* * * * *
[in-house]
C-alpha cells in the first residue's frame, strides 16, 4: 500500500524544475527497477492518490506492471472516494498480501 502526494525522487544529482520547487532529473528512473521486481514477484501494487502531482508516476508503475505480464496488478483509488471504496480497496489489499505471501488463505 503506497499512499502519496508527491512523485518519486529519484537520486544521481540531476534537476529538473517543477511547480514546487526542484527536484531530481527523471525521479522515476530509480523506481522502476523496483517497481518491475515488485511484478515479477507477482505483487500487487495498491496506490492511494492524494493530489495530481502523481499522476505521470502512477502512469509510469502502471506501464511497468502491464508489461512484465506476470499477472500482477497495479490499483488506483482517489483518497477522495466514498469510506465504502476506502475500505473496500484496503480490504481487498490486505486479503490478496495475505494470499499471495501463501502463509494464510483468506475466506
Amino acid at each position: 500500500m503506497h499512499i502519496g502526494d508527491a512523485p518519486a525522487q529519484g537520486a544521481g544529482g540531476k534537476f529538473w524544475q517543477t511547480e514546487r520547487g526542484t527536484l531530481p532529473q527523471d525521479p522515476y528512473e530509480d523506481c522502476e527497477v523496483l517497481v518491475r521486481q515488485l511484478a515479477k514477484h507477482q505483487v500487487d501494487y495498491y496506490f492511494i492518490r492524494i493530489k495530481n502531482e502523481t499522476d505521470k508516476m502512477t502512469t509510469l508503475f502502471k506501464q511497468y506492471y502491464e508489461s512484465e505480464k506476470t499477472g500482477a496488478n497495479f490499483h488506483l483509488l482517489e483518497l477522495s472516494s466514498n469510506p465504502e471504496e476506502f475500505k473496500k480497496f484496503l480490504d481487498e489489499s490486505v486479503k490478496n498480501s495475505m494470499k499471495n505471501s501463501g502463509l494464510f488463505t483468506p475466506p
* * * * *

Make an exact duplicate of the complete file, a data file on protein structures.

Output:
[in-house]
C-alpha cells in the first residue's frame, strides 16, 4: 500500500524544475527497477492518490506492471472516494498480501 502526494525522487544529482520547487532529473528512473521486481514477484501494487502531482508516476508503475505480464496488478483509488471504496480497496489489499505471501488463505 503506497499512499502519496508527491512523485518519486529519484537520486544521481540531476534537476529538473517543477511547480514546487526542484527536484531530481527523471525521479522515476530509480523506481522502476523496483517497481518491475515488485511484478515479477507477482505483487500487487495498491496506490492511494492524494493530489495530481502523481499522476505521470502512477502512469509510469502502471506501464511497468502491464508489461512484465506476470499477472500482477497495479490499483488506483482517489483518497477522495466514498469510506465504502476506502475500505473496500484496503480490504481487498490486505486479503490478496495475505494470499499471495501463501502463509494464510483468506475466506
Amino acid at each position: 500500500m503506497h499512499i502519496g502526494d508527491a512523485p518519486a525522487q529519484g537520486a544521481g544529482g540531476k534537476f529538473w524544475q517543477t511547480e514546487r520547487g526542484t527536484l531530481p532529473q527523471d525521479p522515476y528512473e530509480d523506481c522502476e527497477v523496483l517497481v518491475r521486481q515488485l511484478a515479477k514477484h507477482q505483487v500487487d501494487y495498491y496506490f492511494i492518490r492524494i493530489k495530481n502531482e502523481t499522476d505521470k508516476m502512477t502512469t509510469l508503475f502502471k506501464q511497468y506492471y502491464e508489461s512484465e505480464k506476470t499477472g500482477a496488478n497495479f490499483h488506483l483509488l482517489e483518497l477522495s472516494s466514498n469510506p465504502e471504496e476506502f475500505k473496500k480497496f484496503l480490504d481487498e489489499s490486505v486479503k490478496n498480501s495475505m494470499k499471495n505471501s501463501g502463509l494464510f488463505t483468506p475466506p